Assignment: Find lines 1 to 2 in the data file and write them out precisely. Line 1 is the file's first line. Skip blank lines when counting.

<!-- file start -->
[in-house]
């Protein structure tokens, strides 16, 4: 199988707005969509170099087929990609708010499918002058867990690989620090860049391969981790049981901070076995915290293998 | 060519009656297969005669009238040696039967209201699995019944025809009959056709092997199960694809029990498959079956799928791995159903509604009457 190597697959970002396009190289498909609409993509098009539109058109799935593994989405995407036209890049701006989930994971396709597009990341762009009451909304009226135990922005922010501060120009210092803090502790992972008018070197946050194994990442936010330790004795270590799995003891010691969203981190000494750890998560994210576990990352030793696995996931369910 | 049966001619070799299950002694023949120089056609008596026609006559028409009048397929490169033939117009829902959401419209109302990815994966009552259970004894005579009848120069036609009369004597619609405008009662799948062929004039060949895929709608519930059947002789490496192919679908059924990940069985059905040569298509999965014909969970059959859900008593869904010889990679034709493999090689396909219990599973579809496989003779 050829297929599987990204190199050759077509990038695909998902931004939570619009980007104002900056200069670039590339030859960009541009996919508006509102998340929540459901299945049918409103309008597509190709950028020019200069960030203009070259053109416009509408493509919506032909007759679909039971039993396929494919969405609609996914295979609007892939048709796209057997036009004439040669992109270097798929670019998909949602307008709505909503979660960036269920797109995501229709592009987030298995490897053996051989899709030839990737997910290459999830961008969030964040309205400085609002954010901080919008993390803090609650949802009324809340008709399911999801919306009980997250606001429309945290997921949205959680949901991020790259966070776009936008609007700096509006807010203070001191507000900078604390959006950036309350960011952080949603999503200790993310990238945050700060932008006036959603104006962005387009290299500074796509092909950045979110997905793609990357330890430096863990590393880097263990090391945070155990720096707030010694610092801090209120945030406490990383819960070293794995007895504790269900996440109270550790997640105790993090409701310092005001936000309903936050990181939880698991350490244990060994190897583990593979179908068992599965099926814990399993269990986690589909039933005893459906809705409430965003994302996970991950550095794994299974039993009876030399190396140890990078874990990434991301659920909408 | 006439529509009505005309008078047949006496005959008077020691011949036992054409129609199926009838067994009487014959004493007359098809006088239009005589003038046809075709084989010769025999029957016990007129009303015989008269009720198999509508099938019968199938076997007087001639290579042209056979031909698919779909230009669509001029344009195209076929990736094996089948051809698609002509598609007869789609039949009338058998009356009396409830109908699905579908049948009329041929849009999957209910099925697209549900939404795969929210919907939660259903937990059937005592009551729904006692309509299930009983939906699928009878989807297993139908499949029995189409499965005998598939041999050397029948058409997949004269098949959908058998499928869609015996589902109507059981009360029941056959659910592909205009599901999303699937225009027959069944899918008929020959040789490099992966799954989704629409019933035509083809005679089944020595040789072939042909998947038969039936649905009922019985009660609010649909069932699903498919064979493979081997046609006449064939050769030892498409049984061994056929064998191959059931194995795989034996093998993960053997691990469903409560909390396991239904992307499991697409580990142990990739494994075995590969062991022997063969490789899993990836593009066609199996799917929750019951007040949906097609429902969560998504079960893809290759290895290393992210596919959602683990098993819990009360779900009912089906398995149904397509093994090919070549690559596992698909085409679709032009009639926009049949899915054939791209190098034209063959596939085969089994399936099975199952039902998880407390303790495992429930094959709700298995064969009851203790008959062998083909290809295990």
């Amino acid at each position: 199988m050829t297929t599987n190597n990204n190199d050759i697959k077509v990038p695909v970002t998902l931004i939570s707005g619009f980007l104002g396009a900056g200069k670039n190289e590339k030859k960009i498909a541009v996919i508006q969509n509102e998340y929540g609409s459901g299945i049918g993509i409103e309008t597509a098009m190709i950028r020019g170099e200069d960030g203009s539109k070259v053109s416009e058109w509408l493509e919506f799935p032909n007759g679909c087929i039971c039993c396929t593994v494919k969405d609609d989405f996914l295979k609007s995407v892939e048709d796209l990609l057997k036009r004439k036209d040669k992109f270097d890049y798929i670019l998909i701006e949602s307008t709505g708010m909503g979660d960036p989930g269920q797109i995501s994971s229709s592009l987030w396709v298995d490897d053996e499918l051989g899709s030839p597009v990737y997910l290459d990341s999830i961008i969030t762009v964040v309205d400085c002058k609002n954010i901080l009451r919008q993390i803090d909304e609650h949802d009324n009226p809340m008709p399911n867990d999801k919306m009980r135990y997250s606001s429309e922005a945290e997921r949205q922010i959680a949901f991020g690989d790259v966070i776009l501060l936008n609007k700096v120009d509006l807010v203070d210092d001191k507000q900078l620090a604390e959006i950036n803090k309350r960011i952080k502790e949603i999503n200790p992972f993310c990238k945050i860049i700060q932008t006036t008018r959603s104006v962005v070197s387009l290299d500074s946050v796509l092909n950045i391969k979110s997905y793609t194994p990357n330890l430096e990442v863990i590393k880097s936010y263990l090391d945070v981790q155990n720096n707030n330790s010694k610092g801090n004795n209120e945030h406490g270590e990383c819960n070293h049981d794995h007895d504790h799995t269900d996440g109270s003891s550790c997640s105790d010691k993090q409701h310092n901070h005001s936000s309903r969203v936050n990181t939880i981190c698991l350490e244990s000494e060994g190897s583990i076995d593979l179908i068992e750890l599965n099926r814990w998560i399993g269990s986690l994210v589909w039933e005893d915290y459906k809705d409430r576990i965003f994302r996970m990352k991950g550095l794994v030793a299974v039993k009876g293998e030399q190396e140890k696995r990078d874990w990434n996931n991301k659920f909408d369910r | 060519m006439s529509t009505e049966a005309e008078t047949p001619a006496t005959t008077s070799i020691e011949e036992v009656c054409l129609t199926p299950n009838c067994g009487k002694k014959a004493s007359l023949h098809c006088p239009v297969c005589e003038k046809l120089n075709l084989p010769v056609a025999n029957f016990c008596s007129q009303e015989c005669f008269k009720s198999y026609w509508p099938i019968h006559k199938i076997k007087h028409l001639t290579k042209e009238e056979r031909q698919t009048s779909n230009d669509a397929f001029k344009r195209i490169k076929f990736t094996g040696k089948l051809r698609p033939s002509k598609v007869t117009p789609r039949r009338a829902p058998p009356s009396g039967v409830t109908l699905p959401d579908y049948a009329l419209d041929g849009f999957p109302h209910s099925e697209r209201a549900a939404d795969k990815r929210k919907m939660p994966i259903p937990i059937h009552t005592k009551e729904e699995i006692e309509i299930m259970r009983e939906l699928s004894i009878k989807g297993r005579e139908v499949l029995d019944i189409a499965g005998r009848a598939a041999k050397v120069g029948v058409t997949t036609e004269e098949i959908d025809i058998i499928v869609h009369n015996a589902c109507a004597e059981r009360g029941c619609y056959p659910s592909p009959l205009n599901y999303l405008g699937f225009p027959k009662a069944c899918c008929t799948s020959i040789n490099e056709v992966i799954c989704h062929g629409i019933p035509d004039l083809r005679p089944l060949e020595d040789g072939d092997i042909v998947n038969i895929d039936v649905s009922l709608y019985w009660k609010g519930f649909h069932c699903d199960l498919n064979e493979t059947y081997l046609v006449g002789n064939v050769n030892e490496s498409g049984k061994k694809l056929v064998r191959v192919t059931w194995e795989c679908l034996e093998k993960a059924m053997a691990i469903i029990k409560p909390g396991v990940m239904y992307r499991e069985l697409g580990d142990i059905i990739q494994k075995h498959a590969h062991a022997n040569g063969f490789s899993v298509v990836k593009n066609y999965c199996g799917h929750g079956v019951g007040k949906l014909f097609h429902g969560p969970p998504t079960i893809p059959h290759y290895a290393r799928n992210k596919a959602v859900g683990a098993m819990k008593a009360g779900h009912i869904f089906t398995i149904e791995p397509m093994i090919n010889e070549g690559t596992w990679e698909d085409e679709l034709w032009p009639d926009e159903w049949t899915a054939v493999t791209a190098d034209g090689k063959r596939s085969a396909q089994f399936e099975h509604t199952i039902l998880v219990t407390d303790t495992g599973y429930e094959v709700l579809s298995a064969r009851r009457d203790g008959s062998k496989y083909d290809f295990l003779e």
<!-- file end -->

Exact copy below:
[in-house]
């Protein structure tokens, strides 16, 4: 199988707005969509170099087929990609708010499918002058867990690989620090860049391969981790049981901070076995915290293998 | 060519009656297969005669009238040696039967209201699995019944025809009959056709092997199960694809029990498959079956799928791995159903509604009457 190597697959970002396009190289498909609409993509098009539109058109799935593994989405995407036209890049701006989930994971396709597009990341762009009451909304009226135990922005922010501060120009210092803090502790992972008018070197946050194994990442936010330790004795270590799995003891010691969203981190000494750890998560994210576990990352030793696995996931369910 | 049966001619070799299950002694023949120089056609008596026609006559028409009048397929490169033939117009829902959401419209109302990815994966009552259970004894005579009848120069036609009369004597619609405008009662799948062929004039060949895929709608519930059947002789490496192919679908059924990940069985059905040569298509999965014909969970059959859900008593869904010889990679034709493999090689396909219990599973579809496989003779 050829297929599987990204190199050759077509990038695909998902931004939570619009980007104002900056200069670039590339030859960009541009996919508006509102998340929540459901299945049918409103309008597509190709950028020019200069960030203009070259053109416009509408493509919506032909007759679909039971039993396929494919969405609609996914295979609007892939048709796209057997036009004439040669992109270097798929670019998909949602307008709505909503979660960036269920797109995501229709592009987030298995490897053996051989899709030839990737997910290459999830961008969030964040309205400085609002954010901080919008993390803090609650949802009324809340008709399911999801919306009980997250606001429309945290997921949205959680949901991020790259966070776009936008609007700096509006807010203070001191507000900078604390959006950036309350960011952080949603999503200790993310990238945050700060932008006036959603104006962005387009290299500074796509092909950045979110997905793609990357330890430096863990590393880097263990090391945070155990720096707030010694610092801090209120945030406490990383819960070293794995007895504790269900996440109270550790997640105790993090409701310092005001936000309903936050990181939880698991350490244990060994190897583990593979179908068992599965099926814990399993269990986690589909039933005893459906809705409430965003994302996970991950550095794994299974039993009876030399190396140890990078874990990434991301659920909408 | 006439529509009505005309008078047949006496005959008077020691011949036992054409129609199926009838067994009487014959004493007359098809006088239009005589003038046809075709084989010769025999029957016990007129009303015989008269009720198999509508099938019968199938076997007087001639290579042209056979031909698919779909230009669509001029344009195209076929990736094996089948051809698609002509598609007869789609039949009338058998009356009396409830109908699905579908049948009329041929849009999957209910099925697209549900939404795969929210919907939660259903937990059937005592009551729904006692309509299930009983939906699928009878989807297993139908499949029995189409499965005998598939041999050397029948058409997949004269098949959908058998499928869609015996589902109507059981009360029941056959659910592909205009599901999303699937225009027959069944899918008929020959040789490099992966799954989704629409019933035509083809005679089944020595040789072939042909998947038969039936649905009922019985009660609010649909069932699903498919064979493979081997046609006449064939050769030892498409049984061994056929064998191959059931194995795989034996093998993960053997691990469903409560909390396991239904992307499991697409580990142990990739494994075995590969062991022997063969490789899993990836593009066609199996799917929750019951007040949906097609429902969560998504079960893809290759290895290393992210596919959602683990098993819990009360779900009912089906398995149904397509093994090919070549690559596992698909085409679709032009009639926009049949899915054939791209190098034209063959596939085969089994399936099975199952039902998880407390303790495992429930094959709700298995064969009851203790008959062998083909290809295990």